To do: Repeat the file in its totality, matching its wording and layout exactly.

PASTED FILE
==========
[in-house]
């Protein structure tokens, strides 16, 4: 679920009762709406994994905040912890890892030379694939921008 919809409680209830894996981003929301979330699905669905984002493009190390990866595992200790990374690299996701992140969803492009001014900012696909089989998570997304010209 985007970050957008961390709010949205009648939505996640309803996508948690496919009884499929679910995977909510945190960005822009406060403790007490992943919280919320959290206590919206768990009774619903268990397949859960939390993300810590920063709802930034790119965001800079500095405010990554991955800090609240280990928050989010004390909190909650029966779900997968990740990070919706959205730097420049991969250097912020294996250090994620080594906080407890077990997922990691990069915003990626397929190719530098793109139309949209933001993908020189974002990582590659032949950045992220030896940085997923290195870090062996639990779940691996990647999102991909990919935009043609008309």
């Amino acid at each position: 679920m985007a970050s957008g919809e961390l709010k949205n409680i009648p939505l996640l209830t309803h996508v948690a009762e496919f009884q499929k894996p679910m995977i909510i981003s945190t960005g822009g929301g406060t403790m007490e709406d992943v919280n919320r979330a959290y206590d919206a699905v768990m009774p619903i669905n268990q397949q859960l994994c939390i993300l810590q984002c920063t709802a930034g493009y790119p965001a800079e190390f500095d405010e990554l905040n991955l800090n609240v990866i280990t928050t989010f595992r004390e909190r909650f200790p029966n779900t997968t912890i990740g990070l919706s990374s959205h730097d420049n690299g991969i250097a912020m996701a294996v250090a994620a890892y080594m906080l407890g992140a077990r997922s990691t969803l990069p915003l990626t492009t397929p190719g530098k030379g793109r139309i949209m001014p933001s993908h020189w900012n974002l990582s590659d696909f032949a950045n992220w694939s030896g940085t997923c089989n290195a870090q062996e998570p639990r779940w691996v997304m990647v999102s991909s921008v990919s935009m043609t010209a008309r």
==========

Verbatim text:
[in-house]
């Protein structure tokens, strides 16, 4: 679920009762709406994994905040912890890892030379694939921008 919809409680209830894996981003929301979330699905669905984002493009190390990866595992200790990374690299996701992140969803492009001014900012696909089989998570997304010209 985007970050957008961390709010949205009648939505996640309803996508948690496919009884499929679910995977909510945190960005822009406060403790007490992943919280919320959290206590919206768990009774619903268990397949859960939390993300810590920063709802930034790119965001800079500095405010990554991955800090609240280990928050989010004390909190909650029966779900997968990740990070919706959205730097420049991969250097912020294996250090994620080594906080407890077990997922990691990069915003990626397929190719530098793109139309949209933001993908020189974002990582590659032949950045992220030896940085997923290195870090062996639990779940691996990647999102991909990919935009043609008309």
């Amino acid at each position: 679920m985007a970050s957008g919809e961390l709010k949205n409680i009648p939505l996640l209830t309803h996508v948690a009762e496919f009884q499929k894996p679910m995977i909510i981003s945190t960005g822009g929301g406060t403790m007490e709406d992943v919280n919320r979330a959290y206590d919206a699905v768990m009774p619903i669905n268990q397949q859960l994994c939390i993300l810590q984002c920063t709802a930034g493009y790119p965001a800079e190390f500095d405010e990554l905040n991955l800090n609240v990866i280990t928050t989010f595992r004390e909190r909650f200790p029966n779900t997968t912890i990740g990070l919706s990374s959205h730097d420049n690299g991969i250097a912020m996701a294996v250090a994620a890892y080594m906080l407890g992140a077990r997922s990691t969803l990069p915003l990626t492009t397929p190719g530098k030379g793109r139309i949209m001014p933001s993908h020189w900012n974002l990582s590659d696909f032949a950045n992220w694939s030896g940085t997923c089989n290195a870090q062996e998570p639990r779940w691996v997304m990647v999102s991909s921008v990919s935009m043609t010209a008309r």